*M.C. and C.L. contributed equally to this study.
Effects of nerve growth factor on visual cortical plasticity require afferent electrical activity
Article first published online: 9 OCT 2008
European Journal of Neuroscience
Volume 11, Issue 8, pages 2979–2984, August 1999
How to Cite
Caleo, M., Lodovichi, C. and Maffei, L. (1999), Effects of nerve growth factor on visual cortical plasticity require afferent electrical activity. European Journal of Neuroscience, 11: 2979–2984. doi: 10.1046/j.1460-9568.1999.00737.x
- Issue published online: 9 OCT 2008
- Article first published online: 9 OCT 2008
- Received 1 March 1999, revised 19 April 1999, accepted 27 April 1999
- monocular deprivation;
- Trk receptors;
- visual cortex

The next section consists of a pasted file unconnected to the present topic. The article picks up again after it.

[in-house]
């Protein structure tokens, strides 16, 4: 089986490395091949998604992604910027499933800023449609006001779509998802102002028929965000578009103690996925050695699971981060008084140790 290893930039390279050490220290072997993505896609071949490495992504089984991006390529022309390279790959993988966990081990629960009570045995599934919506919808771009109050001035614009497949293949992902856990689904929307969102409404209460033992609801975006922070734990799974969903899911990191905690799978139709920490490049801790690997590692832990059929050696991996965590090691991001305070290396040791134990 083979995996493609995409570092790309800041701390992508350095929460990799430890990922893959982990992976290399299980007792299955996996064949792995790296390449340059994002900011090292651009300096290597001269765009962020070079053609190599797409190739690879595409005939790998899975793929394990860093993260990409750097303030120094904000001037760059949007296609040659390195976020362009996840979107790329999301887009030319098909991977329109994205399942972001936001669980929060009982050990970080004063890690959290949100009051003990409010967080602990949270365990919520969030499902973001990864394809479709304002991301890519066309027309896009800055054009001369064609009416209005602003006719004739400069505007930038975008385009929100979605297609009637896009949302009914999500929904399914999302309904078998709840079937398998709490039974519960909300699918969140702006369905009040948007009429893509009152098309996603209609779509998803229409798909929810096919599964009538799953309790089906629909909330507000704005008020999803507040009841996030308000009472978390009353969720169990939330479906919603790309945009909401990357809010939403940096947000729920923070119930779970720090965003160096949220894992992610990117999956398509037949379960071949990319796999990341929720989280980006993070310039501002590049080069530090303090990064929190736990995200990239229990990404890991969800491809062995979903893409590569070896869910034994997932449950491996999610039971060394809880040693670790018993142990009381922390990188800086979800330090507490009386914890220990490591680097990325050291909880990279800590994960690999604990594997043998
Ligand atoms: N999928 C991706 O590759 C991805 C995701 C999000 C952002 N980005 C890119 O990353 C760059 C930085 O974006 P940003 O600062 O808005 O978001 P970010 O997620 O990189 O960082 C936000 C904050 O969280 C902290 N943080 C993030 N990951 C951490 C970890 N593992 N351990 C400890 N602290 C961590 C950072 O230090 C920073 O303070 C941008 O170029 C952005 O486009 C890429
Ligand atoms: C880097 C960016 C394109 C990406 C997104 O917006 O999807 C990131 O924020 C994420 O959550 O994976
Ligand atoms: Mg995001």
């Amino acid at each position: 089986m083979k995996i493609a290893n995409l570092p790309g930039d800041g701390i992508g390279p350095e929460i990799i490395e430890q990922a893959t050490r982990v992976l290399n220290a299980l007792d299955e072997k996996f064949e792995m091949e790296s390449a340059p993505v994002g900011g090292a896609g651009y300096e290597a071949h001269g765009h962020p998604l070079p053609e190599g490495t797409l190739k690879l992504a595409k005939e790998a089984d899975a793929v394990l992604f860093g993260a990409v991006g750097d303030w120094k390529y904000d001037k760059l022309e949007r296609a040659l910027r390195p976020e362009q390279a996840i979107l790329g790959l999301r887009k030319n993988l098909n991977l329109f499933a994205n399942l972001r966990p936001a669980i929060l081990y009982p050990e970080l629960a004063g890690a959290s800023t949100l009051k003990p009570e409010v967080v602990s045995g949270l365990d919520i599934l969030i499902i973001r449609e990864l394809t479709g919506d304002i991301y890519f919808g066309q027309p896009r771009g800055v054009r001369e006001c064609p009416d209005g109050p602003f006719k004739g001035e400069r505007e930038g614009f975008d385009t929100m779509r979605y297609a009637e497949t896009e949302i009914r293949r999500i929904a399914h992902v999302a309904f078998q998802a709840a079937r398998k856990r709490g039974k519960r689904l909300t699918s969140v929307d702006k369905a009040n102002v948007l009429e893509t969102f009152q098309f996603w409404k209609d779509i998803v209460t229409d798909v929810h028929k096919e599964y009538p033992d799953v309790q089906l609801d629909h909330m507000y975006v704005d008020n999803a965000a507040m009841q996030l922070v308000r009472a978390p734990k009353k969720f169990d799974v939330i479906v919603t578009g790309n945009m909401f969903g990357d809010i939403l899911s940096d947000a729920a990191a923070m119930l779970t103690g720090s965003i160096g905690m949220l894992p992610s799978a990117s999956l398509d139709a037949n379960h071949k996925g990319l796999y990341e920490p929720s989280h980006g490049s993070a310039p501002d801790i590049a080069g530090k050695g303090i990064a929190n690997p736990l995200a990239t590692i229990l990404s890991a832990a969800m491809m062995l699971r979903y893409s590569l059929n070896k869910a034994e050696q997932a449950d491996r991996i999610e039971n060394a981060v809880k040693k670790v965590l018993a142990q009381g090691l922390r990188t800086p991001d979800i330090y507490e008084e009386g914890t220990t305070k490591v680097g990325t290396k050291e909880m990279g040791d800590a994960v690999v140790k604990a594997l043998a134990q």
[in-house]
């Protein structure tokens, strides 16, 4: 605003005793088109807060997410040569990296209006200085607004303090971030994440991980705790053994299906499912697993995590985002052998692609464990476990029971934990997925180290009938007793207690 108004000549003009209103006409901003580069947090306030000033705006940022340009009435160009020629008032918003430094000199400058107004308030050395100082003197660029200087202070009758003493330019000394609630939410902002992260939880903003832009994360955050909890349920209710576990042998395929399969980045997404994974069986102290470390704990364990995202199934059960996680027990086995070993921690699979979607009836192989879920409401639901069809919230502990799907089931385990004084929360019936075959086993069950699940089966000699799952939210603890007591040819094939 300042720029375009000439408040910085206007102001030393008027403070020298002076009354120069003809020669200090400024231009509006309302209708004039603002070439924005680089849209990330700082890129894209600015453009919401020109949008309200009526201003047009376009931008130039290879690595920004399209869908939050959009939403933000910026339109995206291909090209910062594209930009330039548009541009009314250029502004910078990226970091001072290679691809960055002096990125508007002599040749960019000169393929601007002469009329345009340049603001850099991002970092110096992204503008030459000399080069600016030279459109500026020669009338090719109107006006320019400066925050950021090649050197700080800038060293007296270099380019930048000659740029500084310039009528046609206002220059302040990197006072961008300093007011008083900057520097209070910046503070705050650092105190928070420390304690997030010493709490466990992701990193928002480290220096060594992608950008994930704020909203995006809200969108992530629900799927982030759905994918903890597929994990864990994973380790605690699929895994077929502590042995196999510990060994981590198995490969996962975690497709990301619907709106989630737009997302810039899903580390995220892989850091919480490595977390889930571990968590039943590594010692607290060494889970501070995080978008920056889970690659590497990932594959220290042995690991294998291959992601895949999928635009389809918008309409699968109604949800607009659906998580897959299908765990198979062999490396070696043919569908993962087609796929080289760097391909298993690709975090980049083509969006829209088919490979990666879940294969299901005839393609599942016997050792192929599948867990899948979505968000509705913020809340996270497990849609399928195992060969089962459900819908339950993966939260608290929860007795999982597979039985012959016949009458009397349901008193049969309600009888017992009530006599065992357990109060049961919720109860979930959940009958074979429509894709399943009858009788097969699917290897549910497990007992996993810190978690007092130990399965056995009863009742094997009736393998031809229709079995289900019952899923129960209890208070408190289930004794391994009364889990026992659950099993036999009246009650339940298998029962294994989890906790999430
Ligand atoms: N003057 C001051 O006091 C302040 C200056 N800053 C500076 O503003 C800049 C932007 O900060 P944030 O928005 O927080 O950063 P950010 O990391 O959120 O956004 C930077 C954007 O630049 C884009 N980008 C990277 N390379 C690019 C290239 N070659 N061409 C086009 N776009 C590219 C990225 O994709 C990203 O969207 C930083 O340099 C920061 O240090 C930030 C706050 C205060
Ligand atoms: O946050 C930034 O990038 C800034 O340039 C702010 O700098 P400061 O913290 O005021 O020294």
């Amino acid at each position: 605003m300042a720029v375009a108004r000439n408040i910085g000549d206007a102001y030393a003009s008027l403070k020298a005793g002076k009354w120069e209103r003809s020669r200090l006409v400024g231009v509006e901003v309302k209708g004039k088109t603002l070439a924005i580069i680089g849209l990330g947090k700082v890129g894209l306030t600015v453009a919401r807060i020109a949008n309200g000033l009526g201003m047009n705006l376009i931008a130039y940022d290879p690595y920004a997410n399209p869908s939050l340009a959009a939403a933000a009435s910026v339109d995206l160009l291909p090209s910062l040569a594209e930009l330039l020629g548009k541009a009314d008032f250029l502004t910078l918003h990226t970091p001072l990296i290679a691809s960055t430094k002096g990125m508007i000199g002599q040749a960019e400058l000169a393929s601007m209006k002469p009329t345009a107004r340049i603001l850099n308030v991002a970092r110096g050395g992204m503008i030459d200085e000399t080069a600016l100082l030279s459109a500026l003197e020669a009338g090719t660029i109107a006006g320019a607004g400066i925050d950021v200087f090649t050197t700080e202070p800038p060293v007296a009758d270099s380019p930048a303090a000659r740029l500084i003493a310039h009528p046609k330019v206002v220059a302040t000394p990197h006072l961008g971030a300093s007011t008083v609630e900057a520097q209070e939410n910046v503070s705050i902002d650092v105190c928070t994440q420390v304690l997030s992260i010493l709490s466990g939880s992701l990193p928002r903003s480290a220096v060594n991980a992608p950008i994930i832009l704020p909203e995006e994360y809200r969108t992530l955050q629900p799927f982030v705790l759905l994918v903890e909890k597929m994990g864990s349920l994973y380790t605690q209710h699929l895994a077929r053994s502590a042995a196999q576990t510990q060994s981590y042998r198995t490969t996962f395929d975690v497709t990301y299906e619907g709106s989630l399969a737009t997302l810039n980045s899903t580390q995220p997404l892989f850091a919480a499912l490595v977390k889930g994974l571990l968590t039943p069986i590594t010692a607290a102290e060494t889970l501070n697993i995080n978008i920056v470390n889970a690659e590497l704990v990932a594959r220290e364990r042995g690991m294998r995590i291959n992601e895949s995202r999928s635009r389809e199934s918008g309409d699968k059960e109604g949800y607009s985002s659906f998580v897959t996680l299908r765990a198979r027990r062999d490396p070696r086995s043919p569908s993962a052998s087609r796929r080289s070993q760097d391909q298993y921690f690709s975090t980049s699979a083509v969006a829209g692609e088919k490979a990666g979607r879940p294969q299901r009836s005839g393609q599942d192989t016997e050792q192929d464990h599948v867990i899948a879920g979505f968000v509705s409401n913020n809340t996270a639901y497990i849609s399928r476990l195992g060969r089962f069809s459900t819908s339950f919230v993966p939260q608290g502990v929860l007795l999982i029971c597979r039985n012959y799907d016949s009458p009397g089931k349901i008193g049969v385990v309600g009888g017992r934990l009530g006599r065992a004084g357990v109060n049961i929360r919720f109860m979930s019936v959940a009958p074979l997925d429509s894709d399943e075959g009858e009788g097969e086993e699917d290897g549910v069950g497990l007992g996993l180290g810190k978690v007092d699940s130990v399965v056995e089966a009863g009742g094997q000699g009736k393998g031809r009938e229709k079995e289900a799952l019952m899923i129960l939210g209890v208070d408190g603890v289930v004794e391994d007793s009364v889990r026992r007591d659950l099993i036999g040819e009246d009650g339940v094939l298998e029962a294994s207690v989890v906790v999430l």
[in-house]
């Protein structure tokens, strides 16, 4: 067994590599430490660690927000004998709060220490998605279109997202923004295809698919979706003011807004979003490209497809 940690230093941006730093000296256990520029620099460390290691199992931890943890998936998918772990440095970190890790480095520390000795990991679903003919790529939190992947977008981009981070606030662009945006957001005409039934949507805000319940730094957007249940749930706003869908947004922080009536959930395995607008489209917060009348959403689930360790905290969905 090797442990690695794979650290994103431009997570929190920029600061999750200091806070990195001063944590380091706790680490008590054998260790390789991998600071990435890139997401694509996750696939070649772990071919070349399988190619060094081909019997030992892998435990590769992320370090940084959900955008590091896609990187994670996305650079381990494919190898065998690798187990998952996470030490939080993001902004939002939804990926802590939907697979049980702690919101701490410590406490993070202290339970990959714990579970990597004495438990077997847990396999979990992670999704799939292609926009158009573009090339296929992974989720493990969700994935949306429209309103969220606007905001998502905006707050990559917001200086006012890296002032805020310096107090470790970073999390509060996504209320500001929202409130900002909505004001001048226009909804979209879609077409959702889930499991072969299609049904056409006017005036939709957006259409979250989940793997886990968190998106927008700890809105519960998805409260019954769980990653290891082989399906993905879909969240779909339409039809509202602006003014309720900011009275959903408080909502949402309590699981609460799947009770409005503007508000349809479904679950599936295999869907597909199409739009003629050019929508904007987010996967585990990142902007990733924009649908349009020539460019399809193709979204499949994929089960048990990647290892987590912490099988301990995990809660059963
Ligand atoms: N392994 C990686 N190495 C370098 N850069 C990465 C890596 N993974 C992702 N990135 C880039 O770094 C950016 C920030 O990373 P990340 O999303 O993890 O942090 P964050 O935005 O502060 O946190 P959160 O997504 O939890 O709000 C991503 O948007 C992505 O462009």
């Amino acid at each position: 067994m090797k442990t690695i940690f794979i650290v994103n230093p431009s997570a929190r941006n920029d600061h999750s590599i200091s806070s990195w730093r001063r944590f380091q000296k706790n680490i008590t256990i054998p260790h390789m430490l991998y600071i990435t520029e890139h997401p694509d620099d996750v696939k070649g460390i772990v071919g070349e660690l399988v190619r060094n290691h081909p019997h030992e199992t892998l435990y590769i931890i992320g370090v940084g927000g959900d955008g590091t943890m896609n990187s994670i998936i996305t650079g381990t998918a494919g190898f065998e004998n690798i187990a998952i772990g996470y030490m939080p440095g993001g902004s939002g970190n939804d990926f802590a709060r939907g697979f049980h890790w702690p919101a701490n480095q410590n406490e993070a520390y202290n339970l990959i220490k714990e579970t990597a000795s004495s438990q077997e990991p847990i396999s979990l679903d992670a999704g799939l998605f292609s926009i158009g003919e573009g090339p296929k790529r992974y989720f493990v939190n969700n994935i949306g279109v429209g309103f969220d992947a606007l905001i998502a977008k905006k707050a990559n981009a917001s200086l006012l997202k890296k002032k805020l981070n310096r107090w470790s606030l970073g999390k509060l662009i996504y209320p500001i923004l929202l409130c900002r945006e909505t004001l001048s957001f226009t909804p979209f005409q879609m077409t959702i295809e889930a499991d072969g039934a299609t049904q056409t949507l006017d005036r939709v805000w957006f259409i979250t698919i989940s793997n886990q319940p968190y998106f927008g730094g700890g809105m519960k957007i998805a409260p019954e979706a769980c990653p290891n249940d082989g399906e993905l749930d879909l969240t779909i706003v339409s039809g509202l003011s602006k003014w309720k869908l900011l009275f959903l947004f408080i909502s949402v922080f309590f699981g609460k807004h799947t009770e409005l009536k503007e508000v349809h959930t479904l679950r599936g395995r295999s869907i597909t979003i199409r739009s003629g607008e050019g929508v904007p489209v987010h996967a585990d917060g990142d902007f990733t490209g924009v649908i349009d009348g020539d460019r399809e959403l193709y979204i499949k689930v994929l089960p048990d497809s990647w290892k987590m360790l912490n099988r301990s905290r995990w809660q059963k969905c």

It is known that administration of nerve growth factor (NGF) prevents the ocular dominance shift induced by monocular deprivation in the rat. To determine whether electrical activity in the visual afferent pathway is required for NGF effects on ocular dominance, we infused NGF into the cortex of animals subjected to complete monocular blockade of retinal discharges. Rats at the peak of the critical period received intravitreal tetrodotoxin (TTX) injections to silence activity in one eye for a period of 6–7 days; NGF was concurrently delivered into the visual cortex by means of osmotic minipumps. At the end of the treatment period, the ocular dominance distribution of cortical neurons was assessed by single-cell recordings. The results demonstrate that while infusion of NGF is effective in preventing the ocular dominance shift in lid-sutured rats, virtually no rescue can be observed in TTX-injected animals. Identical results were obtained when a specific agonist of the NGF receptor TrkA, the bivalent anti-rat TrkA IgG (RTA), was infused into the cortex in place of NGF. We conclude that NGF signalling via the TrkA receptor must be coupled to afferent electrical activity to produce its effects on the eye preference of cortical neurons. This suggests a generalized mechanism in which high-affinity neurotrophin receptor activation and afferent discharge interact to modulate neuronal plasticity in the developing visual cortex.